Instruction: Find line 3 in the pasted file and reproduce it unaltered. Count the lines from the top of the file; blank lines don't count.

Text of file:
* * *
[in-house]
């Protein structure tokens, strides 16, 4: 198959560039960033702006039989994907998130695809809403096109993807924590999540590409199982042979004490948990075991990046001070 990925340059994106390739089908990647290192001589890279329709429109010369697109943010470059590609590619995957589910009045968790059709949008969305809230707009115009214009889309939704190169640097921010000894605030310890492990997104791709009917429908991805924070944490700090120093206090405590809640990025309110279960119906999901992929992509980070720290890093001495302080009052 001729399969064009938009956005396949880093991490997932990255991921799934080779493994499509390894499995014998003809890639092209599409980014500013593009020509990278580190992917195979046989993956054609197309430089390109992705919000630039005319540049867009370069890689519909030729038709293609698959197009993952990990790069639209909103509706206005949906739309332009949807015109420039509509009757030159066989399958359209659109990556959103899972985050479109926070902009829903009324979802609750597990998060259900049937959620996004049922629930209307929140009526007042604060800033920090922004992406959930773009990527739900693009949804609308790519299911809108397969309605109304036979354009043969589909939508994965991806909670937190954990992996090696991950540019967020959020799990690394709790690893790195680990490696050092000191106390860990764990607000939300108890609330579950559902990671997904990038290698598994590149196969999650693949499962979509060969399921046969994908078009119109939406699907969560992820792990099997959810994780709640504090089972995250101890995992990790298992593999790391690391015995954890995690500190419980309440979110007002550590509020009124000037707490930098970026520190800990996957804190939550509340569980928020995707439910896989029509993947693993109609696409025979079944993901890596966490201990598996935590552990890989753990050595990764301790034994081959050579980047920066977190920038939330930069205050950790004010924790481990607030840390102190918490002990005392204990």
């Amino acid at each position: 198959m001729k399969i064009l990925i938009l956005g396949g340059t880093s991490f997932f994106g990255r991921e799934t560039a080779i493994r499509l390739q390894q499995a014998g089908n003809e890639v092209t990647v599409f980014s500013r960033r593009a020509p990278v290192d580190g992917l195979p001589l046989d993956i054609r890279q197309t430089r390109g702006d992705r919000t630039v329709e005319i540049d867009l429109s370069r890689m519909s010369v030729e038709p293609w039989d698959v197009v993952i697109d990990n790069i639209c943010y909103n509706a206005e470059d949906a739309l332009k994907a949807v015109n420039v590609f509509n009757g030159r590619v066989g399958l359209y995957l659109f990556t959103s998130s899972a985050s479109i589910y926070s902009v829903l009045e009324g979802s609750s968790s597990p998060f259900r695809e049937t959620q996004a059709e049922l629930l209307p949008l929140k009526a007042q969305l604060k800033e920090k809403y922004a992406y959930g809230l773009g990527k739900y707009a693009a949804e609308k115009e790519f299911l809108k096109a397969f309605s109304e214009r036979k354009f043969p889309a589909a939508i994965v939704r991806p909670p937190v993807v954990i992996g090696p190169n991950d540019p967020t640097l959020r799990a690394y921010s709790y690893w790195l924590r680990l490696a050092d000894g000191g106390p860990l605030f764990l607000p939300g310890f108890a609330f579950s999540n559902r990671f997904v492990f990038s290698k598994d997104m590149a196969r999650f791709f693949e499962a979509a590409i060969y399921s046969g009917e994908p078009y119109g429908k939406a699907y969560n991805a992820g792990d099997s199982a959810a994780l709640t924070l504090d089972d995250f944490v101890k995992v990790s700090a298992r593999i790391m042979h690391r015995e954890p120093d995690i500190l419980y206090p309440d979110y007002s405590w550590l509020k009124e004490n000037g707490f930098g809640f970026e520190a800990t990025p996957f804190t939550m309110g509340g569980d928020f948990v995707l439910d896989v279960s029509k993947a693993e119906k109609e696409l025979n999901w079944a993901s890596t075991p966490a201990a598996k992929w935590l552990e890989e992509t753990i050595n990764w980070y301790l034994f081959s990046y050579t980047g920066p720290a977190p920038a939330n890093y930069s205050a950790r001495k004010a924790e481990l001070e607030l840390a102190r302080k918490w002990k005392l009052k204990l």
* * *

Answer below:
């Amino acid at each position: 198959m001729k399969i064009l990925i938009l956005g396949g340059t880093s991490f997932f994106g990255r991921e799934t560039a080779i493994r499509l390739q390894q499995a014998g089908n003809e890639v092209t990647v599409f980014s500013r960033r593009a020509p990278v290192d580190g992917l195979p001589l046989d993956i054609r890279q197309t430089r390109g702006d992705r919000t630039v329709e005319i540049d867009l429109s370069r890689m519909s010369v030729e038709p293609w039989d698959v197009v993952i697109d990990n790069i639209c943010y909103n509706a206005e470059d949906a739309l332009k994907a949807v015109n420039v590609f509509n009757g030159r590619v066989g399958l359209y995957l659109f990556t959103s998130s899972a985050s479109i589910y926070s902009v829903l009045e009324g979802s609750s968790s597990p998060f259900r695809e049937t959620q996004a059709e049922l629930l209307p949008l929140k009526a007042q969305l604060k800033e920090k809403y922004a992406y959930g809230l773009g990527k739900y707009a693009a949804e609308k115009e790519f299911l809108k096109a397969f309605s109304e214009r036979k354009f043969p889309a589909a939508i994965v939704r991806p909670p937190v993807v954990i992996g090696p190169n991950d540019p967020t640097l959020r799990a690394y921010s709790y690893w790195l924590r680990l490696a050092d000894g000191g106390p860990l605030f764990l607000p939300g310890f108890a609330f579950s999540n559902r990671f997904v492990f990038s290698k598994d997104m590149a196969r999650f791709f693949e499962a979509a590409i060969y399921s046969g009917e994908p078009y119109g429908k939406a699907y969560n991805a992820g792990d099997s199982a959810a994780l709640t924070l504090d089972d995250f944490v101890k995992v990790s700090a298992r593999i790391m042979h690391r015995e954890p120093d995690i500190l419980y206090p309440d979110y007002s405590w550590l509020k009124e004490n000037g707490f930098g809640f970026e520190a800990t990025p996957f804190t939550m309110g509340g569980d928020f948990v995707l439910d896989v279960s029509k993947a693993e119906k109609e696409l025979n999901w079944a993901s890596t075991p966490a201990a598996k992929w935590l552990e890989e992509t753990i050595n990764w980070y301790l034994f081959s990046y050579t980047g920066p720290a977190p920038a939330n890093y930069s205050a950790r001495k004010a924790e481990l001070e607030l840390a102190r302080k918490w002990k005392l009052k204990l």